Less than a month ago, Manny Malhotra was wondering if his NHL career was nearing an end. A devastating eye injury and subsequent release by the Vancouver Canucks had scared off almost everyone. But then, as he has so many times before, Jim Rutherford came calling with an offer.
“Through free agency, nothing came up,” Malhotra said. “It was a long summer from that standpoint. Even as the season began, things started to get a little bit dimmer. But I always believed that it was going to happen, that there was an opportunity somewhere. I’m just looking to make the most of that now.”
Malhotra is not the first to be afforded a second chance by the Carolina Hurricanes’ general manager, nor has he been the last. A week ago, Rutherford offered the same tryout to former number one overall pick Rick Dipietro.
The message has been simple: prove that you can still play at a high level.
Throughout the last ten years, nothing has defined Carolina more than being a land of opportunity. Even the Stanley Cup winning team of 2005-06 was comprised of unwanted players. With a new salary cap in place post-lockout, the Detroit Red Wings bought out Ray Whitney, allowing the ‘Canes to scoop him up for a paltry $1.5 million. Matt Cullen and Martin Gerber also landed in Raleigh for what amounted to pennies. All played significant roles in bringing the first professional sports championship to North Carolina.
The next time the Hurricanes made the playoffs, 2008-09, the story was similar. Both Sergei Samsonov and Jussi Jokinen went unclaimed on waivers in successive years before being acquired by Carolina. That spring, the duo combined for 12 goals and 19 points with Jokinen haunting the nightmares of Martin Brodeur.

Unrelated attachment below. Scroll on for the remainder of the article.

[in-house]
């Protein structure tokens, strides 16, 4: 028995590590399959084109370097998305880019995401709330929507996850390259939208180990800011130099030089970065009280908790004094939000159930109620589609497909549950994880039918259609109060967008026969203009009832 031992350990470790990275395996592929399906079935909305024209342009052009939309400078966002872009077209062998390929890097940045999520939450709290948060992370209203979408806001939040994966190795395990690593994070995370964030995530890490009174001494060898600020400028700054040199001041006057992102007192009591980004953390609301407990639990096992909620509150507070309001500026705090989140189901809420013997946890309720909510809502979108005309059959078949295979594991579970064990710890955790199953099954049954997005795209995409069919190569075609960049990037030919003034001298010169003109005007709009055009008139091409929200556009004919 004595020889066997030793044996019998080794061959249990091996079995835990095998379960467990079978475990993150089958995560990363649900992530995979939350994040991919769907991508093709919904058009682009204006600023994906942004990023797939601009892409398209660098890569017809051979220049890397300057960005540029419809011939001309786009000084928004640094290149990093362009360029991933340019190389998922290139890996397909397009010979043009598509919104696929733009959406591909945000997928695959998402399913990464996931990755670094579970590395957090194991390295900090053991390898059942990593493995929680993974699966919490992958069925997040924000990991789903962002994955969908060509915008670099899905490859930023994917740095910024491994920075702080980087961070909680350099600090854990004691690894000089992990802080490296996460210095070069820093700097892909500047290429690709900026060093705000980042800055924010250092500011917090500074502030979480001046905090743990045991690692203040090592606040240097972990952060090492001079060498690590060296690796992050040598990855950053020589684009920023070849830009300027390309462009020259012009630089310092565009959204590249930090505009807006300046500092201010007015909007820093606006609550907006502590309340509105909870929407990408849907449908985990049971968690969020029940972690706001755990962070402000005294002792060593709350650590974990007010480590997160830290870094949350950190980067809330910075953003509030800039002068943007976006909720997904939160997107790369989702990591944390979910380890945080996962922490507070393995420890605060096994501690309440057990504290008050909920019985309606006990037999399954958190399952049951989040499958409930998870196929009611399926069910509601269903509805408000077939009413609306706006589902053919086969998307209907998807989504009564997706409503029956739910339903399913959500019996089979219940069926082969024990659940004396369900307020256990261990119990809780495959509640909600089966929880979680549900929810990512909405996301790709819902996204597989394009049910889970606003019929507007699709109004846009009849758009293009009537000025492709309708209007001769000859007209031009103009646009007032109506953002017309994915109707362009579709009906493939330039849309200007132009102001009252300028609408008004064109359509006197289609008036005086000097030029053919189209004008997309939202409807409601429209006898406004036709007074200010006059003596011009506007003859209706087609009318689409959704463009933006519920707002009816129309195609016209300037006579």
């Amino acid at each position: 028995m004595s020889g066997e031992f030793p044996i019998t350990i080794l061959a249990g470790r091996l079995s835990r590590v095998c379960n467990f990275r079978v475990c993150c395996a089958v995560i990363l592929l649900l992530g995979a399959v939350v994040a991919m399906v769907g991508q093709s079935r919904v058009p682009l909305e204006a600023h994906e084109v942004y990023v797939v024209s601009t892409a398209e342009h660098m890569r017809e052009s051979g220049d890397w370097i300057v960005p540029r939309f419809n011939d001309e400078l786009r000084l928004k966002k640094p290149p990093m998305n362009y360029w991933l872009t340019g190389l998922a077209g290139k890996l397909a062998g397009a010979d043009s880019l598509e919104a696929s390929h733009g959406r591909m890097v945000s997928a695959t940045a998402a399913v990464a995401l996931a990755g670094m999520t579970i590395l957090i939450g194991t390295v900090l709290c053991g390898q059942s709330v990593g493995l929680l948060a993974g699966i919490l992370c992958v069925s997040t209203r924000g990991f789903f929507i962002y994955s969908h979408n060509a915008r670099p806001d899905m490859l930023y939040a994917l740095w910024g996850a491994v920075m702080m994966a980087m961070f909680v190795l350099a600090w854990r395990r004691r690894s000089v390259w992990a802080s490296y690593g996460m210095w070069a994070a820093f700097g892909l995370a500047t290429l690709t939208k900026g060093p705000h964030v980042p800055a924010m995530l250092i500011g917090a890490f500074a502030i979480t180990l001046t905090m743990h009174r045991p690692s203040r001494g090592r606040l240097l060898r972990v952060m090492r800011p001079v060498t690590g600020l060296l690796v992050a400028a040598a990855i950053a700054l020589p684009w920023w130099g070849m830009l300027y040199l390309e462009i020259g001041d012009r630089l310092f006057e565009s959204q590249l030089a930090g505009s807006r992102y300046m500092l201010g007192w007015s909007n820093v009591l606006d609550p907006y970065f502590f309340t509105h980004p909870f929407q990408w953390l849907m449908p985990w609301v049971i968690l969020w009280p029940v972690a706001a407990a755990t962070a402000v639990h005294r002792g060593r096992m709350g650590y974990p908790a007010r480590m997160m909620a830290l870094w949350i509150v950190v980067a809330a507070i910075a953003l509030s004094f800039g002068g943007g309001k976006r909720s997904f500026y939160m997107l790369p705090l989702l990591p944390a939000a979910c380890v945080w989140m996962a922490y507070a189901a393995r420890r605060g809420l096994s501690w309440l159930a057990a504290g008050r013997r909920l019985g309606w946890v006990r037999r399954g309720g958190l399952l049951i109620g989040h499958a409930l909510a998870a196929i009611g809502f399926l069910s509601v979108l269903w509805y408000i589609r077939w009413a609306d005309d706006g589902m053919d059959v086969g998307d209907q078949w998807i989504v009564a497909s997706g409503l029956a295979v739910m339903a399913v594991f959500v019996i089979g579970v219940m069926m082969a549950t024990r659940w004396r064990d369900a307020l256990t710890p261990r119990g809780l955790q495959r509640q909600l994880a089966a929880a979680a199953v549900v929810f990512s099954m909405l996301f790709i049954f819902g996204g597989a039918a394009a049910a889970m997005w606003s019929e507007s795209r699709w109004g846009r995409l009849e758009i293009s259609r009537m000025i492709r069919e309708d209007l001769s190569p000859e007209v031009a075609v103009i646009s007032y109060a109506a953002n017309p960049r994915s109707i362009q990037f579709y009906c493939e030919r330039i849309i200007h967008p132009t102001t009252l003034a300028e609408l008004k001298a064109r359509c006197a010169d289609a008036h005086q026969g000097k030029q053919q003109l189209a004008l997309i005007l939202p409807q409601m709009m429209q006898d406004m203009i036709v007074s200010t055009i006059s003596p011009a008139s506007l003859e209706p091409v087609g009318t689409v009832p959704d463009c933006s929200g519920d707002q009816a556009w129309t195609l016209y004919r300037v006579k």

In a way, Rutherford has had to rely upon these low risk, high reward players. For years he was forced to play to an internal budget rather than the cap. But now, with the new investors and a new television deal, the available money has risen.
Still, Rutherford continues to seek out the right players, rather than the most expensive. Malhotra provides a solution to a problem — an ineffective bottom six — that few others in the organization can. He’s been grateful for the chance.
“I’ve never taken a day for granted in this league. I truly love coming to the rink. I enjoy every minute that I’m here. I love being a part of a team. I just have to make the most of every opportunity. I’ve been given a great opportunity here in Carolina and I want to prove them right.”